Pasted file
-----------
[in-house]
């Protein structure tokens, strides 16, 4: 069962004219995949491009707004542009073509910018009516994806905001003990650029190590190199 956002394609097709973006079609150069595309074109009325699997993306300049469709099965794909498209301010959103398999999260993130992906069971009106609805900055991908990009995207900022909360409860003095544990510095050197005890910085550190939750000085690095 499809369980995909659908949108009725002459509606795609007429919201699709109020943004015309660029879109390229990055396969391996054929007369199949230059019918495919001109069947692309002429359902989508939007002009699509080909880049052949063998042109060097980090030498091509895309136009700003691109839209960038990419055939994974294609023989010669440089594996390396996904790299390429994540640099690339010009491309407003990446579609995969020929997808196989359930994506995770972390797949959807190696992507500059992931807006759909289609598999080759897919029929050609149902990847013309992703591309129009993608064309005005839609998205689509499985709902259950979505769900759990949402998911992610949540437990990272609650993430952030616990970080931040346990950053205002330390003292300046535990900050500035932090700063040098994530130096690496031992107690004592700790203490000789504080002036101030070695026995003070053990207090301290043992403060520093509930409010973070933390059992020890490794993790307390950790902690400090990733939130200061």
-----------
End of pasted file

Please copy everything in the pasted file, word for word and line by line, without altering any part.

[in-house]
């Protein structure tokens, strides 16, 4: 069962004219995949491009707004542009073509910018009516994806905001003990650029190590190199 956002394609097709973006079609150069595309074109009325699997993306300049469709099965794909498209301010959103398999999260993130992906069971009106609805900055991908990009995207900022909360409860003095544990510095050197005890910085550190939750000085690095 499809369980995909659908949108009725002459509606795609007429919201699709109020943004015309660029879109390229990055396969391996054929007369199949230059019918495919001109069947692309002429359902989508939007002009699509080909880049052949063998042109060097980090030498091509895309136009700003691109839209960038990419055939994974294609023989010669440089594996390396996904790299390429994540640099690339010009491309407003990446579609995969020929997808196989359930994506995770972390797949959807190696992507500059992931807006759909289609598999080759897919029929050609149902990847013309992703591309129009993608064309005005839609998205689509499985709902259950979505769900759990949402998911992610949540437990990272609650993430952030616990970080931040346990950053205002330390003292300046535990900050500035932090700063040098994530130096690496031992107690004592700790203490000789504080002036101030070695026995003070053990207090301290043992403060520093509930409010973070933390059992020890490794993790307390950790902690400090990733939130200061």